Building the culture of life

Column: How do we break the grip of moral relativism?

Ron Kelsey is the archdiocesan consultant for the pro-life office. You can email him at: profile@archkck.org or call him at (913) 647-0350.

Ron Kelsey is the archdiocesan consultant for the pro-life office. You can email him at: profile@archkck.org or call him at (913) 647-0350.

by Ron Kelsey

Have you noticed that many times we make poor decisions when we do not think them through thoroughly?

We are even more at risk of a poor decision if we make it when being unduly influenced by our emotions. And yet making a poor decision is a very predictable common outcome given our society’s acceptance of moral relativism, whereby everyone’s decisions tend to be based upon a set of values that depends only upon one’s individual opinions and feelings.

There are no absolute rights and wrongs and therefore little need for objective thinking . . . or even God. One is tempted to think that one cannot make a mistake, since all values are personal and relative. Such thinking leads to disastrous decisions. Perhaps the evil of moral relativism could be simply summed up as: my will, not God’s will.

Moral relativism has certainly been a significant contributor to our current culture of death and darkness, leading to such evils as pervasive legalized killing of innocent unborn babies. Thus our embrace of this flawed value system is truly a fatal embrace that leads to death and which continues to expand into other areas of our lives, such as embryonic stem-cell research, in-vitro fertilization, assisted suicide and euthanasia, etc.

So how do we break the grip of this fatal embrace? One of our first steps should be to embrace humility, whereby we acknowledge our dependence upon God.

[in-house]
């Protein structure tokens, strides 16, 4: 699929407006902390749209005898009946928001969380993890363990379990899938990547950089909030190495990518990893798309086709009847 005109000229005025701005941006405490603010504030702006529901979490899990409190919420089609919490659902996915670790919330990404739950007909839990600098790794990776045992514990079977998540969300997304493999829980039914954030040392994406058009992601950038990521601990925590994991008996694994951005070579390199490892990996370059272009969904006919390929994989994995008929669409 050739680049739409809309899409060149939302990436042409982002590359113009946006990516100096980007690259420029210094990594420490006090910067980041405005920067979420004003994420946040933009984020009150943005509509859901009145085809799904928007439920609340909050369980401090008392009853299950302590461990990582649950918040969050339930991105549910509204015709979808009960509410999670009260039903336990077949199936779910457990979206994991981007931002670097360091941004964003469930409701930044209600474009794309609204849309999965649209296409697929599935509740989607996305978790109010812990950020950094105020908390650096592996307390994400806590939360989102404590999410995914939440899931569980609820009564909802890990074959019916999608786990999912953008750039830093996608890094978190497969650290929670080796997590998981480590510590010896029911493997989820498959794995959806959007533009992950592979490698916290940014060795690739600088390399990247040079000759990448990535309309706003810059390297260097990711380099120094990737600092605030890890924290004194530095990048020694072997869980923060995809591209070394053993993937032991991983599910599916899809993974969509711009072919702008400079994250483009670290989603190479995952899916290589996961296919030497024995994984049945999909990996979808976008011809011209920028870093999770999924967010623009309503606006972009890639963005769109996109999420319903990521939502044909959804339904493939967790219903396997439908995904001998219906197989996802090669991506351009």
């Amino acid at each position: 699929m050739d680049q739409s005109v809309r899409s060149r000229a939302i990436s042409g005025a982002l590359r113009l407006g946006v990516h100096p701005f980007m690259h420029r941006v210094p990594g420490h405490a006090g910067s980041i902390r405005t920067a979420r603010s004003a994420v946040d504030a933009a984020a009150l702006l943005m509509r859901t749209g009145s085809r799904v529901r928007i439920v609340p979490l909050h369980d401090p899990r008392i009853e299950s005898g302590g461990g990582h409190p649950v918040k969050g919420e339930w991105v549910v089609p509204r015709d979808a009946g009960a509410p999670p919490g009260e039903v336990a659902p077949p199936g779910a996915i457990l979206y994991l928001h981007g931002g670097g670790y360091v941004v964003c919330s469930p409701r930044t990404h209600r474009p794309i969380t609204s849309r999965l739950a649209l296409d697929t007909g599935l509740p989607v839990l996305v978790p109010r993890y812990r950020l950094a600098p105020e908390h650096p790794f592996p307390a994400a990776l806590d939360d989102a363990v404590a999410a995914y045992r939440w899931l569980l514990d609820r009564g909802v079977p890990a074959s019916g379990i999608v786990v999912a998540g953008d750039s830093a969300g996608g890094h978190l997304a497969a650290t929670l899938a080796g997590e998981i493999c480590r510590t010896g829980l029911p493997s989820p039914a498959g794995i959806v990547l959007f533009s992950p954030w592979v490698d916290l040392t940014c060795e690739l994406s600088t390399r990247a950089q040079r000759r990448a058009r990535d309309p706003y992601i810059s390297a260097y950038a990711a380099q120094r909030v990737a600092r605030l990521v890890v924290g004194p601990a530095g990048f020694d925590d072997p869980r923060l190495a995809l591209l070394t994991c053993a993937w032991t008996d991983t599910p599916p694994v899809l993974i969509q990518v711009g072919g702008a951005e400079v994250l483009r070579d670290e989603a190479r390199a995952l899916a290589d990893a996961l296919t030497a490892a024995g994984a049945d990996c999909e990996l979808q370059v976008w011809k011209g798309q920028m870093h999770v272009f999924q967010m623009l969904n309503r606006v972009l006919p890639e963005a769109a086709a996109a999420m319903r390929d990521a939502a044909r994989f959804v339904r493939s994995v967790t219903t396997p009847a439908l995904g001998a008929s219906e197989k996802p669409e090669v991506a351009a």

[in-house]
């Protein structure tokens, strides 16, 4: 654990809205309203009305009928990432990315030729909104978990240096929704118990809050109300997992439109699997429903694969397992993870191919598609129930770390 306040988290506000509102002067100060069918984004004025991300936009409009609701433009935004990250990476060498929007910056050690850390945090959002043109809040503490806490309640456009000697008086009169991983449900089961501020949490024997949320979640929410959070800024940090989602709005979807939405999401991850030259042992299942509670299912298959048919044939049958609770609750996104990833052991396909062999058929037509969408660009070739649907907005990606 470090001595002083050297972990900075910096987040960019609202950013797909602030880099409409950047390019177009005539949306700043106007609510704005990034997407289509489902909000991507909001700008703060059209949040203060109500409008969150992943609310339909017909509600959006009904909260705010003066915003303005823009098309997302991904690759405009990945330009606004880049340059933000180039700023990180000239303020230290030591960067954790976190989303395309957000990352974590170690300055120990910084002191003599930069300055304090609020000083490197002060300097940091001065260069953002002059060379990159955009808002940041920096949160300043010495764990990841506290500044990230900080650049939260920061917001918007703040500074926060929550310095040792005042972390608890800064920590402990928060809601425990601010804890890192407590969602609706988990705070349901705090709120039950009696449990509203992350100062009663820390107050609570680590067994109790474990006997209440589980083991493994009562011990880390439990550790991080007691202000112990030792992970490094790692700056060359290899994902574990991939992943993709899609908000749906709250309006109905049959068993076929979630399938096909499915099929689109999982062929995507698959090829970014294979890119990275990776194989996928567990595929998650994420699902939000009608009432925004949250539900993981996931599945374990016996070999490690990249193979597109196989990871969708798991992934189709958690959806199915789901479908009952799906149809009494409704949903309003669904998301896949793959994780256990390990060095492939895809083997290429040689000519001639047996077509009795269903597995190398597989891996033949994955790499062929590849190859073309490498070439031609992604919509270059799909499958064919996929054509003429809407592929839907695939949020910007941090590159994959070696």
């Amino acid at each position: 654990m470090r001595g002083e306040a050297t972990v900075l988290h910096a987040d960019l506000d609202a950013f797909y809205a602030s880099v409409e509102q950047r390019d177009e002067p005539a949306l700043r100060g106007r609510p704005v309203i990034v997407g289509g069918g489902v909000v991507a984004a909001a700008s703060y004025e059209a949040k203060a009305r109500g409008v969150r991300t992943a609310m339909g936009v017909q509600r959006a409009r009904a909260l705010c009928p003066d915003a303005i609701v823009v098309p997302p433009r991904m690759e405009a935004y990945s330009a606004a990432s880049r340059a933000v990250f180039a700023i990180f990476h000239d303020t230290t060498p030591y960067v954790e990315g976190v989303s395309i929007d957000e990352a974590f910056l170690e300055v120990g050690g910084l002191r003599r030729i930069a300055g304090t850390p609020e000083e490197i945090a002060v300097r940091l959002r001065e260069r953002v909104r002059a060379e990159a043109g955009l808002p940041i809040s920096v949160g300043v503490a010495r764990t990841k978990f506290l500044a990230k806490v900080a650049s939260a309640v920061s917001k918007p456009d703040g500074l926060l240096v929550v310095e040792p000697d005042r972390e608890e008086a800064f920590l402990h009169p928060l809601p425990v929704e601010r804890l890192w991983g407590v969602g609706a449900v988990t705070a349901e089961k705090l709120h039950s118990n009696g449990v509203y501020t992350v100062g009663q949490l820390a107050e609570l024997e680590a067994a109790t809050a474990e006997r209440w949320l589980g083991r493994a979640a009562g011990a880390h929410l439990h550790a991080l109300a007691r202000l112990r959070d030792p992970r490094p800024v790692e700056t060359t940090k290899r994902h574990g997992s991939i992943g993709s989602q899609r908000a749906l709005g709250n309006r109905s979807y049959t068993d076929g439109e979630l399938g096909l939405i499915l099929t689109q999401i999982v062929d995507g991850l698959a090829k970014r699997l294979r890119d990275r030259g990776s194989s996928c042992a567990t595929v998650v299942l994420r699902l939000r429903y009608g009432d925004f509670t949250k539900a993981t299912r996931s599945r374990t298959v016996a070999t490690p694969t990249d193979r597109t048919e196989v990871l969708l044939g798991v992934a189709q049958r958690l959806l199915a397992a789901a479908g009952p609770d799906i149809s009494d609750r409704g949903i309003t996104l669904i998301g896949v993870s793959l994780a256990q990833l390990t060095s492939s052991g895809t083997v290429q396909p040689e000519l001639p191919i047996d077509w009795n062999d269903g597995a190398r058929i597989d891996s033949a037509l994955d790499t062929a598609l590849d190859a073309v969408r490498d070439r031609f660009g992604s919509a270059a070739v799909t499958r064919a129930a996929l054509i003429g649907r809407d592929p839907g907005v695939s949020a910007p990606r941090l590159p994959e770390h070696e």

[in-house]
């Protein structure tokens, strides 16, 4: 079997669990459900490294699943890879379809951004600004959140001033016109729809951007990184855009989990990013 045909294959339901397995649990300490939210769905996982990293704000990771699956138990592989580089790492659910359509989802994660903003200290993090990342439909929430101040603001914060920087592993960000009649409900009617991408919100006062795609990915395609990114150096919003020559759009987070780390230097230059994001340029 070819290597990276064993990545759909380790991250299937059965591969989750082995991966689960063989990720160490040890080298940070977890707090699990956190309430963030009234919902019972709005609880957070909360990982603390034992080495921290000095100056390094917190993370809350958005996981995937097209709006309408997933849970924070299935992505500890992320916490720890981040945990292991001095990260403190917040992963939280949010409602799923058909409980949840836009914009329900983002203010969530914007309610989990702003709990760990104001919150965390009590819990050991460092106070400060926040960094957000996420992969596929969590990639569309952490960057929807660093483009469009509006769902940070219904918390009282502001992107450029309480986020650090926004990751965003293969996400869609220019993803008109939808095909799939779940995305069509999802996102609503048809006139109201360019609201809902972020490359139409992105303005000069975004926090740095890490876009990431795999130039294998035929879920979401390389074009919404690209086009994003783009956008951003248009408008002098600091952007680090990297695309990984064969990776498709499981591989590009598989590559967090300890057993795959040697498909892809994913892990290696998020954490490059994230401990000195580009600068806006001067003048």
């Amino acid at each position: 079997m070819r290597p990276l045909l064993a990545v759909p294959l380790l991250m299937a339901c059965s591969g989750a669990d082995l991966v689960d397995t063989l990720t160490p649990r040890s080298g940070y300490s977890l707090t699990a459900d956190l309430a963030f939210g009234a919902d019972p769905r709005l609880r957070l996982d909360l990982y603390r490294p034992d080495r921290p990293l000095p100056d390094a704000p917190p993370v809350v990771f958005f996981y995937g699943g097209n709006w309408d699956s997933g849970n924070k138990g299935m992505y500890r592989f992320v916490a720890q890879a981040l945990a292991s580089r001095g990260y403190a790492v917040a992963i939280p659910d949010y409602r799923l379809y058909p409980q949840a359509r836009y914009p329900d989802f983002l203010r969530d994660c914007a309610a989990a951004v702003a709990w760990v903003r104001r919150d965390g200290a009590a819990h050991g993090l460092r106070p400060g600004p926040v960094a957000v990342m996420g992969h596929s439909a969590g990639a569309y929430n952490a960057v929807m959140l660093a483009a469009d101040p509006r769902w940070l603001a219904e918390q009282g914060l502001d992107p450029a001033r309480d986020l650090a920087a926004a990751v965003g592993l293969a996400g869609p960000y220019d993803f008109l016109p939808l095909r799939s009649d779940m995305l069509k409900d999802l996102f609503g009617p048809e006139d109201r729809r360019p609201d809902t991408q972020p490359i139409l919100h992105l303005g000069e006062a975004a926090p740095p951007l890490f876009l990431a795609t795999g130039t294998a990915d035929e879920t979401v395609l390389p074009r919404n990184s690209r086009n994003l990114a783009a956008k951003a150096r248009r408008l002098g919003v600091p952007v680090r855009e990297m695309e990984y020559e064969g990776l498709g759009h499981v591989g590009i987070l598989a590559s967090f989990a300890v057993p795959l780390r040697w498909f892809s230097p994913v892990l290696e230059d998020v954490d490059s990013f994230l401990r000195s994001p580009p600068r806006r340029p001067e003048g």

Unfortunately, we are not a humble people and we often foolishly rely exclusively on our own abilities. I am reminded about God telling Moses that the Jews were a “stiff-necked” people (donkeys are also stiff-necked and stubborn) and stiff-necked surely applies to us today as it did to our forefathers. We must embrace humility in order to loosen our stiff necks, reduce our stubbornness and become more disposed to follow Jesus and align our will with God’s will.

So how do we embrace humility? The first stirrings of our heart, our inmost being, must be toward God. And God has placed a hunger for him in our hearts so that we need only to earnestly seek him and he will give us the graces, including humility, that we need to find him and follow him.

With humility as a foundational virtue, we will be able to exercise the gifts of reason and faith. Reason and faith, exercised with a properly formed conscience, will never arrive at decisions leading to death but, rather, will lead us to choose to life and love.

So let us ask our Blessed Mother to intercede for us and follow her perfect example of humility and then heed her words: “Do whatever he tells you” (Jn 2:5).

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Ron Kelsey

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